At the age of 35, after having suffered through severe episodes of sickness and marriage, she needed a fresh start and set off for California and the gold rush. She opened a frontier saloon in a boisterous mining town called Grass Valley; Lola’s enterprise was a show stopper of the first order:

image found here

Louis XVI cabinets, ormolu mirrors, Ludwig’s jewels, Kanaka houseboys, a pet bear, a swan bed, gold leaf everywhere, one extra large deep-red-top billiard table with dragons carved on its legs, and every Governor, Senator or millionaire she could find and haul into the place. The nightly show had one act – Lola at her loosest. It was a hit, at last.

Letters discovered after Lola’s death demonstrated that all this was produced in support of a plot on Lola’s part to gain influence and assistance to “capture” California from the USA, cause it to declare independence and be named “Lolaland,” with herself as Queen.

detail of ‘Lola’ by Ren Wicks found here

Weirder delusions and fantasies soon appeared. Lola faded into mysticism and a bizarre version of astrology, taking refuge. She did revive for a short time, and wrote a book of her most important beauty secrets (to prevent wrinkles, she suggested tightly binding many thin strips of raw beef all about the face, covering it completely – except the eyes. The beef was to remain there until all the “vibrant energy” had soaked in. There was no mention of how long that might take however.)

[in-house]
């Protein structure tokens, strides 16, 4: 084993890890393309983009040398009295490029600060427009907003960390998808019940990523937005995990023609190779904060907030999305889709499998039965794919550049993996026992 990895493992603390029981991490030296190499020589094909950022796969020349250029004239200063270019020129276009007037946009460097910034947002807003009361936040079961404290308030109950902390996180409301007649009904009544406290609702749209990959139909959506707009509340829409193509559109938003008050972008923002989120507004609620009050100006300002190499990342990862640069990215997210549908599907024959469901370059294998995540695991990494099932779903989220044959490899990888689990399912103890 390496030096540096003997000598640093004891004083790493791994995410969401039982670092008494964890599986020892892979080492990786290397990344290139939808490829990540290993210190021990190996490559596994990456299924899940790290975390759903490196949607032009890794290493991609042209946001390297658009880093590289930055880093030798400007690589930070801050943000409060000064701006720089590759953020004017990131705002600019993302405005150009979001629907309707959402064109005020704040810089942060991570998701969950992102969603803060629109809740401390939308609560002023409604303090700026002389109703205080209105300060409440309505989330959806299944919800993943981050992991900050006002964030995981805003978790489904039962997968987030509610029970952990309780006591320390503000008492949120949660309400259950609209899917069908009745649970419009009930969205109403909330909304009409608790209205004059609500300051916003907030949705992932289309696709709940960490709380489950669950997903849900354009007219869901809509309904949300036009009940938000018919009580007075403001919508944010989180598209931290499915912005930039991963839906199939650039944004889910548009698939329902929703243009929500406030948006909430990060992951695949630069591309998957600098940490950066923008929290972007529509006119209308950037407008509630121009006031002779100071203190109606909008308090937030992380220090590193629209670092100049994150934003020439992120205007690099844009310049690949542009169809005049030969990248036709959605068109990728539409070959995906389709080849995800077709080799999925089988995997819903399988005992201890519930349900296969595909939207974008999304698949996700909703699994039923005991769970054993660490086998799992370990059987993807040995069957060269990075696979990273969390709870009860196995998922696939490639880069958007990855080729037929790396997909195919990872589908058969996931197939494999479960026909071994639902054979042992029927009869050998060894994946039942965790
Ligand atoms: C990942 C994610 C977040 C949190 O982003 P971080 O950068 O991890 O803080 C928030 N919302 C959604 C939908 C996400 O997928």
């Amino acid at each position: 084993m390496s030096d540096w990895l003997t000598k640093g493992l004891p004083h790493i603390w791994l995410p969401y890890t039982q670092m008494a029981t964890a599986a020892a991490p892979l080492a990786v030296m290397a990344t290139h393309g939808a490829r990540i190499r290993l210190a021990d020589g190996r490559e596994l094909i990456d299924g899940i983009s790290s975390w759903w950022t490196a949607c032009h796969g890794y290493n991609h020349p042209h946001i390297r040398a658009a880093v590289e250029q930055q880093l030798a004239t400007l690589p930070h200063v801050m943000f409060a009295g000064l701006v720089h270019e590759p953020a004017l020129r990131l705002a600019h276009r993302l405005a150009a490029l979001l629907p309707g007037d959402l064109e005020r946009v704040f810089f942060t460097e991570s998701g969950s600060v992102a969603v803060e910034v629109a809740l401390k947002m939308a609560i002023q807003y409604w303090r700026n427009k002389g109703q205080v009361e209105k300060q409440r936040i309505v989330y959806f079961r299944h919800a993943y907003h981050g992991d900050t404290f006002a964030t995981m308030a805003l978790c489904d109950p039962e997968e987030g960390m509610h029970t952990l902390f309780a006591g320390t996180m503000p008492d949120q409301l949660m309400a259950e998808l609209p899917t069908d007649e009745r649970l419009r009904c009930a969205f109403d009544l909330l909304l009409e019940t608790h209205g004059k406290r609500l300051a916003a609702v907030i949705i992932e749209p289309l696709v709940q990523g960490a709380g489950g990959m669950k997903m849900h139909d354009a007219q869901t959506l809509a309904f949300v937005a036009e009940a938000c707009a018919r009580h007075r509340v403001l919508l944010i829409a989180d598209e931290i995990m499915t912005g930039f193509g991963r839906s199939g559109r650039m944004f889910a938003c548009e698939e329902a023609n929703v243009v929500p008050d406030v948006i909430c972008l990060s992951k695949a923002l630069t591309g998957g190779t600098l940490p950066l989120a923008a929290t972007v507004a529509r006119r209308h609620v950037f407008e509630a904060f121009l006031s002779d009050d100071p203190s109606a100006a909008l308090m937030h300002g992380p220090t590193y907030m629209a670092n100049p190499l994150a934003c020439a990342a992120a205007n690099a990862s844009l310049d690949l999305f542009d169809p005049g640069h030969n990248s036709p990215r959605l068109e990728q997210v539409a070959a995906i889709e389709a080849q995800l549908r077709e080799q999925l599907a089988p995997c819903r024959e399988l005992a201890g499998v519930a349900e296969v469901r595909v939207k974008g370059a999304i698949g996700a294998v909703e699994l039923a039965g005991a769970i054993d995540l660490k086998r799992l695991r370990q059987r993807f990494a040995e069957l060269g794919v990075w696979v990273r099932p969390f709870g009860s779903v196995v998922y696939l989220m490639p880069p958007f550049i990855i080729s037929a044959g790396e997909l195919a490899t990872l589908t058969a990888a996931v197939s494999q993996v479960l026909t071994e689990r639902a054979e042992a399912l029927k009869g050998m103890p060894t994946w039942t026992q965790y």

At 43 she died of a stroke in a wretched boardinghouse, alone. Her two children, one of whom ran a lamp shade store in California, declined to claim the body. Both were “constrained by the pressures of business” the first one said, which was an interesting perspective, since the second was in jail.

Published in: on March 10, 2010 at 9:35 am  Comments (36)  
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how to spend a million a week

Actress Peggy Hopkins made a lucrative sideline career out of marrying very rich men

image found here

The most notable, because most unfortunate, was Stanley Joyce, Peggy Hopkins’ third husband whose one-year marriage with the decade’s most celebrated “gold digger” cost him at least two million dollars. Indeed she entitled one chapter of her autobiography, Men, Marriage, and Me (1930) which described one week in her marriage to Joyce, “How to Spend a Million a Week.”